Indiana quickly retook the lead in the top of the sixth as Ellis roped an RBI double down the right field line, forcing Dean out of the game. Redshirt freshman Nigel Belgrave relieved Dean and secured the final out of the inning with a three-pitch strikeout.

Perkins was also pulled in the sixth inning as freshman left-handed pitcher Ryan Kraft was on the mound to begin the bottom of the sixth. Kraft only threw 13 pitches before he was replaced, surrendering a walk and a single.

Tucker was thrown right into the action as soon as he stepped on the mound. Senior first baseman Maxwell Costes laid down a bunt right back to Tucker, who scooped up the ball and overthrew Doanes at first base. This costly mistake scored Shaw and Schreffler, giving Maryland its first lead of the game, 4-3.

Senior right-handed pitcher Sean Heine and sophomore right-handed pitcher Gavin Stellpflug started the seventh and eighth inning for the Terps. The duo successfully protected Maryland’s lead, giving the offense a golden opportunity to run away with the game in the bottom of the eighth.

This didn’t come to fruition as Tucker silenced the Terps’ offense in eight pitches, putting the pressure on Stellpflug to close out the game.

Indiana senior shortstop Phillip Glasser led off the top of the ninth inning with a double down the right field line, and then advanced to second on a single from redshirt sophomore center fielder Bobby Whalen.

Shaw collected the first two outs of the inning, stepping on second and firing to first for a double play, but Glasser scored in the process, tying the game 4-4.

Two singles and a walk loaded the bases for the Terps with Shaw at the plate. On a 2-1 count, Shaw grounded out to first, forcing another extra-innings game between Maryland and Indiana.

Walsh was thrown into the fire in the top of the 10th and delivered. Walsh struck out one en route to Maryland’s third 1-2-3 inning of the game.

Tucker responded with a 1-2-3 inning of his own, forcing an 11th inning of play.

Walsh was able to get the first two outs in the top of the 11th inning, but after loading the bases, Glock relieved him.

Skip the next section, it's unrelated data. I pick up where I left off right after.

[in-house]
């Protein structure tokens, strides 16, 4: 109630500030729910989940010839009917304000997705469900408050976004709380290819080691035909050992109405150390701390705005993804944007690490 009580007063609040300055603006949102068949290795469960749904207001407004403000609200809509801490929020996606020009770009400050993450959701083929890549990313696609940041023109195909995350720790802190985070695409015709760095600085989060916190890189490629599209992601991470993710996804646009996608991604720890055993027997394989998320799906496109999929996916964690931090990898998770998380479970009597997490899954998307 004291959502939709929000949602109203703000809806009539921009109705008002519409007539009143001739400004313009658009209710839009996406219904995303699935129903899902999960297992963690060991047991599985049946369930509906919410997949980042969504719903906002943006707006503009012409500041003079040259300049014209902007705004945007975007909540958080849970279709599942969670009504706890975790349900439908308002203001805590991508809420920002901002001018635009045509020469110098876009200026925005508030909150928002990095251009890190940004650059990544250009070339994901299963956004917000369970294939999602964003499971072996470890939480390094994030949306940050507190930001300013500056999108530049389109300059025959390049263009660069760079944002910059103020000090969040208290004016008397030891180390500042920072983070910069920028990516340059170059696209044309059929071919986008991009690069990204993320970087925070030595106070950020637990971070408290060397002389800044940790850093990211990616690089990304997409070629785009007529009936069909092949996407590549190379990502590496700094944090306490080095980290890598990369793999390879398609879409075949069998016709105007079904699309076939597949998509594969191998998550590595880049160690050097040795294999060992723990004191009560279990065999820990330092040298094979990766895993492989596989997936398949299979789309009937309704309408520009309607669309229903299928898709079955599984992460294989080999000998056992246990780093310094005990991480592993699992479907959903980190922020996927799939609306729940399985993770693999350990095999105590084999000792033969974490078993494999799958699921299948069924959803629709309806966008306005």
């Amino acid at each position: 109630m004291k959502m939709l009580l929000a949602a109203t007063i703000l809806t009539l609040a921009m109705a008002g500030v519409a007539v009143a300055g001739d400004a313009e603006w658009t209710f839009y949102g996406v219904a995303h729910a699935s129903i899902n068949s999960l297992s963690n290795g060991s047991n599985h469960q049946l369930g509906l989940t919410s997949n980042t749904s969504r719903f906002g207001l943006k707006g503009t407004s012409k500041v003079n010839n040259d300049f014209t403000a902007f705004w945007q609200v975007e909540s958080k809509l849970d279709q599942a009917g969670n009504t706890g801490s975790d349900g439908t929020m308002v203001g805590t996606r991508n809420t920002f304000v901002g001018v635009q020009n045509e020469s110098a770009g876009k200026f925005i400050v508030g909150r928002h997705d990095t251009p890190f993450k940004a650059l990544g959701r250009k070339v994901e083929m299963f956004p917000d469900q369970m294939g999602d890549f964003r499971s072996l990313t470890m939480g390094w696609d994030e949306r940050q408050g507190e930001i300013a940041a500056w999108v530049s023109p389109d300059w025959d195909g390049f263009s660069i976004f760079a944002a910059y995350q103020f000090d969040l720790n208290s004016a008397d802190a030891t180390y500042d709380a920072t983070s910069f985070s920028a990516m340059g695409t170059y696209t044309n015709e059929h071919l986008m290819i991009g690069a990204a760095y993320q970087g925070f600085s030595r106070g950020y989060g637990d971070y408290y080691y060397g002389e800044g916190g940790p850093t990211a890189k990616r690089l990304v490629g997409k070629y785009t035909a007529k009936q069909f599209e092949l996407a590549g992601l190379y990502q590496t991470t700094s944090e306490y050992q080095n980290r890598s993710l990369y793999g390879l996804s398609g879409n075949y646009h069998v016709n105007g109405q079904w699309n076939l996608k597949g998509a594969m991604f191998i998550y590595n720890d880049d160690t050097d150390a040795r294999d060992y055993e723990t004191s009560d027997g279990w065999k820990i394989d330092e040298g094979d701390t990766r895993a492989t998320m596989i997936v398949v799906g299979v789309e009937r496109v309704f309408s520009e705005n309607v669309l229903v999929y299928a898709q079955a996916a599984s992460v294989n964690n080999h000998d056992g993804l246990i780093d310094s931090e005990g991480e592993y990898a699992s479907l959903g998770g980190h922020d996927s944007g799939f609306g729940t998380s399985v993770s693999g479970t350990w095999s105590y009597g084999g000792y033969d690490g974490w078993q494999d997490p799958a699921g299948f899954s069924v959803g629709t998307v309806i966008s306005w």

Pyne’s two-RBI single gave the Hoosiers all the insurance they needed, as they officially ended Maryland’s Big Ten Tournament stay with a clean 11th inning.

Three things to know

1. Nick Dean did his job. After junior left-handed pitcher Ryan Ramsey struggled heavily in Friday’s game, Dean came out and gave Maryland a chance to win on Saturday. Dean pitched 5.2 innings, allowing just five hits and two earned runs while striking out five batters. Despite this performance, the Terps’ offense couldn’t keep up, falling to Indiana, 6-4.

2. Troy Schreffler has been the best player on the field. As he had done so many times this season, Schreffler showed up when the rest of the offense didn’t. With only 12 hours of rest under their belt, the Terps offense was extremely sluggish, but Schreffler was there to kick-start the offense in the bottom of the fourth, driving in the first Maryland run of the game. The junior recorded eight hits, four RBIs and one home run in the first three games of the Big Ten Tournament, including two hits and one RBI on Saturday.

3. Maryland is officially eliminated from the Big Ten Tournament. For the first time in Big Ten Tournament history, a No. 8-seed has eliminated a No. 1-seed. The offense struggled all game long as the short rest didn’t do the Terps’ any favors. Head coach Rob Vaughn will now have to rally the troops and get ready for the NCAA Regional, which begins on Friday, June 3. The Terps will discover their fate Monday, when college baseball’s selection show will air at noon on ESPN2.